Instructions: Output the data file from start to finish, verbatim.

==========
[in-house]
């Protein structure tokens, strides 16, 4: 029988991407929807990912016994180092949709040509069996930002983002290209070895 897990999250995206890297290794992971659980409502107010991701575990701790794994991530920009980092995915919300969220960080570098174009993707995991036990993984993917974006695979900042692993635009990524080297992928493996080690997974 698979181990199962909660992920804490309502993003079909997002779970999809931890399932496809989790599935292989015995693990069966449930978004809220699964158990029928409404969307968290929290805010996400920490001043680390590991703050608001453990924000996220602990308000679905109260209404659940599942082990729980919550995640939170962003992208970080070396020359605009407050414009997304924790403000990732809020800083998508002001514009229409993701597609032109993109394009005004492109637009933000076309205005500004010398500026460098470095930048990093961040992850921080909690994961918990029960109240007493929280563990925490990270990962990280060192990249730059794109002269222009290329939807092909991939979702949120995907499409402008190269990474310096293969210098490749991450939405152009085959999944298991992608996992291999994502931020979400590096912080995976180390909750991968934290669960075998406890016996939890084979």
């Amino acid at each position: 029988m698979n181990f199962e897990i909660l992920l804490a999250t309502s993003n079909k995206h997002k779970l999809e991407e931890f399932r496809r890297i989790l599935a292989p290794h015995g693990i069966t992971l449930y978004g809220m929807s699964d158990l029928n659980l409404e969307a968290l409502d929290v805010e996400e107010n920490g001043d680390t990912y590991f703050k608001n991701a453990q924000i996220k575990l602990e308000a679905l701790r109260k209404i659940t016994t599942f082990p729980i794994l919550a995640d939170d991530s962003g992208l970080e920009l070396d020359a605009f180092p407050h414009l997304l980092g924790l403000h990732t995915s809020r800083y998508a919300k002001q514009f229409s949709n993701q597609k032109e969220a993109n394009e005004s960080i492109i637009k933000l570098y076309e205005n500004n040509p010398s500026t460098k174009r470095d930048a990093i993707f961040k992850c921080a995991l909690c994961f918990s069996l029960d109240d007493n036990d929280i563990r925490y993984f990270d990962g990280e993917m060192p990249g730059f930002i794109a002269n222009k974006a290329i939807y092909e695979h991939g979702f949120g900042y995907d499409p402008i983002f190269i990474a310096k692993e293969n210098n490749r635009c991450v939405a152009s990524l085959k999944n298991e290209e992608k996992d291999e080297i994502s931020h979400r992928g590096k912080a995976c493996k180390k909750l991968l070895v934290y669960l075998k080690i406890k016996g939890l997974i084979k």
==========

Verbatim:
[in-house]
């Protein structure tokens, strides 16, 4: 029988991407929807990912016994180092949709040509069996930002983002290209070895 897990999250995206890297290794992971659980409502107010991701575990701790794994991530920009980092995915919300969220960080570098174009993707995991036990993984993917974006695979900042692993635009990524080297992928493996080690997974 698979181990199962909660992920804490309502993003079909997002779970999809931890399932496809989790599935292989015995693990069966449930978004809220699964158990029928409404969307968290929290805010996400920490001043680390590991703050608001453990924000996220602990308000679905109260209404659940599942082990729980919550995640939170962003992208970080070396020359605009407050414009997304924790403000990732809020800083998508002001514009229409993701597609032109993109394009005004492109637009933000076309205005500004010398500026460098470095930048990093961040992850921080909690994961918990029960109240007493929280563990925490990270990962990280060192990249730059794109002269222009290329939807092909991939979702949120995907499409402008190269990474310096293969210098490749991450939405152009085959999944298991992608996992291999994502931020979400590096912080995976180390909750991968934290669960075998406890016996939890084979």
């Amino acid at each position: 029988m698979n181990f199962e897990i909660l992920l804490a999250t309502s993003n079909k995206h997002k779970l999809e991407e931890f399932r496809r890297i989790l599935a292989p290794h015995g693990i069966t992971l449930y978004g809220m929807s699964d158990l029928n659980l409404e969307a968290l409502d929290v805010e996400e107010n920490g001043d680390t990912y590991f703050k608001n991701a453990q924000i996220k575990l602990e308000a679905l701790r109260k209404i659940t016994t599942f082990p729980i794994l919550a995640d939170d991530s962003g992208l970080e920009l070396d020359a605009f180092p407050h414009l997304l980092g924790l403000h990732t995915s809020r800083y998508a919300k002001q514009f229409s949709n993701q597609k032109e969220a993109n394009e005004s960080i492109i637009k933000l570098y076309e205005n500004n040509p010398s500026t460098k174009r470095d930048a990093i993707f961040k992850c921080a995991l909690c994961f918990s069996l029960d109240d007493n036990d929280i563990r925490y993984f990270d990962g990280e993917m060192p990249g730059f930002i794109a002269n222009k974006a290329i939807y092909e695979h991939g979702f949120g900042y995907d499409p402008i983002f190269i990474a310096k692993e293969n210098n490749r635009c991450v939405a152009s990524l085959k999944n298991e290209e992608k996992d291999e080297i994502s931020h979400r992928g590096k912080a995976c493996k180390k909750l991968l070895v934290y669960l075998k080690i406890k016996g939890l997974i084979k």